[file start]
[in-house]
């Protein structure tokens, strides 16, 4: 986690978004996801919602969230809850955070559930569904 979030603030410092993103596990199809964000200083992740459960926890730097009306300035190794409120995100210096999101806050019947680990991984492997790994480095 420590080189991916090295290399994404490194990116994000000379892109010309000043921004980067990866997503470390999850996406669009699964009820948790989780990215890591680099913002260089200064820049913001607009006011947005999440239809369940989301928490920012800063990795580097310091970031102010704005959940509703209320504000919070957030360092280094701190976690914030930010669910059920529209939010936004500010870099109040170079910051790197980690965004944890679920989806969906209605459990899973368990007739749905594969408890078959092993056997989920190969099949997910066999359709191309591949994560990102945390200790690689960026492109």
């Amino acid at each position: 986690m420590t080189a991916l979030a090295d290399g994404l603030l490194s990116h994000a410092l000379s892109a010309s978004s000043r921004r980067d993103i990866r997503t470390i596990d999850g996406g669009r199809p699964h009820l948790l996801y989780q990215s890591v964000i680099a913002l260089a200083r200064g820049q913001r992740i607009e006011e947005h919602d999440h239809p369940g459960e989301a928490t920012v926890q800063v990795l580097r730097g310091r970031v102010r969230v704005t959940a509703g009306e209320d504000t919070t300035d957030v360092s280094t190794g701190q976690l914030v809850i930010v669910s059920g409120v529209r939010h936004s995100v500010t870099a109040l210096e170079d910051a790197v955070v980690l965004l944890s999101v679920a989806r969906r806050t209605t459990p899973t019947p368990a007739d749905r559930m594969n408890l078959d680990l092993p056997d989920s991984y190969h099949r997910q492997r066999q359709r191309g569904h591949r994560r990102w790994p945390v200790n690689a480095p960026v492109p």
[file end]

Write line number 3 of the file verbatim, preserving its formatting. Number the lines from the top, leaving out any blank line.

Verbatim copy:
């Amino acid at each position: 986690m420590t080189a991916l979030a090295d290399g994404l603030l490194s990116h994000a410092l000379s892109a010309s978004s000043r921004r980067d993103i990866r997503t470390i596990d999850g996406g669009r199809p699964h009820l948790l996801y989780q990215s890591v964000i680099a913002l260089a200083r200064g820049q913001r992740i607009e006011e947005h919602d999440h239809p369940g459960e989301a928490t920012v926890q800063v990795l580097r730097g310091r970031v102010r969230v704005t959940a509703g009306e209320d504000t919070t300035d957030v360092s280094t190794g701190q976690l914030v809850i930010v669910s059920g409120v529209r939010h936004s995100v500010t870099a109040l210096e170079d910051a790197v955070v980690l965004l944890s999101v679920a989806r969906r806050t209605t459990p899973t019947p368990a007739d749905r559930m594969n408890l078959d680990l092993p056997d989920s991984y190969h099949r997910q492997r066999q359709r191309g569904h591949r994560r990102w790994p945390v200790n690689a480095p960026v492109p």